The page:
Diane Armstrong set sail on the Derna with her parents when she was 9 years old. Like a detective searching for clues, she has located over a hundred of the passengers. Through their recollections and memorabilia, as well as archival documents, she has recreated the voyage and traced what became of their hopes and dreams. The result is the unique portrayal of a migrant ship and its passengers.
©2001 Diane Armstrong; (P)2003 Bolinda Publishing Pty Ltd
"Deidre Rubenstein's energetic reading keeps [the story] moving. She gives each word its due and enlivens conversations and life stories, many of them harrowing." (AudioFile)
Freelance journalist, now living in Israel. Audible books listener for 30 years, when I had to pretend to be blind to get access.
The author must have run short of material. The first half of this book is beyond excellent, recounting the personal background and experiences of a group of War refugees who, in 1948, were emmigrating from various parts of Europe to Australia. Parts are especially interesting because the author, as a child, was one of the passengers herself, as we her own parents. Many scenes are memorable, eg,on Yom Kippur, services were held for the Jews. Her parents, for reasons of survival, had hid their Jewishness and because there was a Jewish quota, were traveling as non-Jews. The tension over the question of whether they should reveal themselves so they could observe the day is just one of the tiny points in this book that make it so interesting. Today, it's easy to forget all the "little" rules that existed at the time -- such as the Derma's 25% limit on Jewish passenbers.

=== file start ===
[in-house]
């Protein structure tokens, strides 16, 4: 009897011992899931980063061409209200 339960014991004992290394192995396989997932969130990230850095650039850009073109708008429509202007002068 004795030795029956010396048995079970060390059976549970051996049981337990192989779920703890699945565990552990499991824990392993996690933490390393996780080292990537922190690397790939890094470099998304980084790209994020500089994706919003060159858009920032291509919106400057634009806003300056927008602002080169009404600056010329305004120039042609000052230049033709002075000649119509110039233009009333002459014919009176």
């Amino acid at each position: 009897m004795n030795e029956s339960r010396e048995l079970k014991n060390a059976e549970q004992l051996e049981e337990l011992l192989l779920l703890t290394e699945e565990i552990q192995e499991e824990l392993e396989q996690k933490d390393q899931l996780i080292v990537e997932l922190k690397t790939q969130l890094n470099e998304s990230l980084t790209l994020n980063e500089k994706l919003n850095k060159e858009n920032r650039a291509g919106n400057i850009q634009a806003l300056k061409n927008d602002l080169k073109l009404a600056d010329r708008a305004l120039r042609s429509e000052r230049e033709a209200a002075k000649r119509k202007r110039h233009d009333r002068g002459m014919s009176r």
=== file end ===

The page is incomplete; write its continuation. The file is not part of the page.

All of the stories of the passengers on the voyage, the tensions among the several Germans -- some of them former Nazis -- and the surviving Jews; how a group of refugee children fared; the stress of the terribly overcrowed conditions, lost luggage, poor food, lack of water, all make it an engrossing 'how it was' book, and supremely interesting and worthwhile.
Unfortunately, a little over half through, the author apparently ran out of material and decided to fill in with contemporary accounts of what several former passengers are doing now. At this point, it becomes a tedious recital of success after success. Nice that they all did so well, but the endless accolades get seriously boring. She even goes so far as to quote the verbatim language on a placque of recognition one of the men had received from his community. Yikes!
Again, how wonderful he did so well. But it's too bad this is an audiobook, and you can't skip over it very easily, as you would in a regular book.
It's still worth listening to -- the narrator is good, and the book is a valuable contribution to existing knowledge.
The Voyage of Their Lives gives a compassionate view of refugees from the aftermath of WWII board an unseaworthy ship bound for Australia to rebuild their lives and futures in that far-off land. We hear personal and poignant stories of individuals we come to admire for their resilience after unimaginable suffering as we see them struggle to rebuild their lives.
Report Inappropriate Content